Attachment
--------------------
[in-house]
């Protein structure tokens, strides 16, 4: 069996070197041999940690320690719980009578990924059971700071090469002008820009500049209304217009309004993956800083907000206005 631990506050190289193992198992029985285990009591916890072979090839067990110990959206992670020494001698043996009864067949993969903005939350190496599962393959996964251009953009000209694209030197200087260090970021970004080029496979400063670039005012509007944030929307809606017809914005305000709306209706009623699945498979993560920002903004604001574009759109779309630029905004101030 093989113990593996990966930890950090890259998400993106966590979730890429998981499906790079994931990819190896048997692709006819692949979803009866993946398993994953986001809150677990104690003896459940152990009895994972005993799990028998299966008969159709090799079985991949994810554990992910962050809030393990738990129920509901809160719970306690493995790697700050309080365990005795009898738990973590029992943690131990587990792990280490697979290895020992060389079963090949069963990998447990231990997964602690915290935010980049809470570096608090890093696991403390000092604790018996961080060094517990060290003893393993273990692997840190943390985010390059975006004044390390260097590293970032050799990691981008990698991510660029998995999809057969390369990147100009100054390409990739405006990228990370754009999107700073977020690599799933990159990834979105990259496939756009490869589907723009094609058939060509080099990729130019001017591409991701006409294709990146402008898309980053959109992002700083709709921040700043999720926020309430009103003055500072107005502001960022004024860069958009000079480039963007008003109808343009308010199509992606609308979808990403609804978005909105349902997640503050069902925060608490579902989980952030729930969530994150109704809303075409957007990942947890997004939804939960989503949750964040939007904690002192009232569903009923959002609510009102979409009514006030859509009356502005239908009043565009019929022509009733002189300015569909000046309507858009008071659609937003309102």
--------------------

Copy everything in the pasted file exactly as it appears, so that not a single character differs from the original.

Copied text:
[in-house]
């Protein structure tokens, strides 16, 4: 069996070197041999940690320690719980009578990924059971700071090469002008820009500049209304217009309004993956800083907000206005 631990506050190289193992198992029985285990009591916890072979090839067990110990959206992670020494001698043996009864067949993969903005939350190496599962393959996964251009953009000209694209030197200087260090970021970004080029496979400063670039005012509007944030929307809606017809914005305000709306209706009623699945498979993560920002903004604001574009759109779309630029905004101030 093989113990593996990966930890950090890259998400993106966590979730890429998981499906790079994931990819190896048997692709006819692949979803009866993946398993994953986001809150677990104690003896459940152990009895994972005993799990028998299966008969159709090799079985991949994810554990992910962050809030393990738990129920509901809160719970306690493995790697700050309080365990005795009898738990973590029992943690131990587990792990280490697979290895020992060389079963090949069963990998447990231990997964602690915290935010980049809470570096608090890093696991403390000092604790018996961080060094517990060290003893393993273990692997840190943390985010390059975006004044390390260097590293970032050799990691981008990698991510660029998995999809057969390369990147100009100054390409990739405006990228990370754009999107700073977020690599799933990159990834979105990259496939756009490869589907723009094609058939060509080099990729130019001017591409991701006409294709990146402008898309980053959109992002700083709709921040700043999720926020309430009103003055500072107005502001960022004024860069958009000079480039963007008003109808343009308010199509992606609308979808990403609804978005909105349902997640503050069902925060608490579902989980952030729930969530994150109704809303075409957007990942947890997004939804939960989503949750964040939007904690002192009232569903009923959002609510009102979409009514006030859509009356502005239908009043565009019929022509009733002189300015569909000046309507858009008071659609937003309102």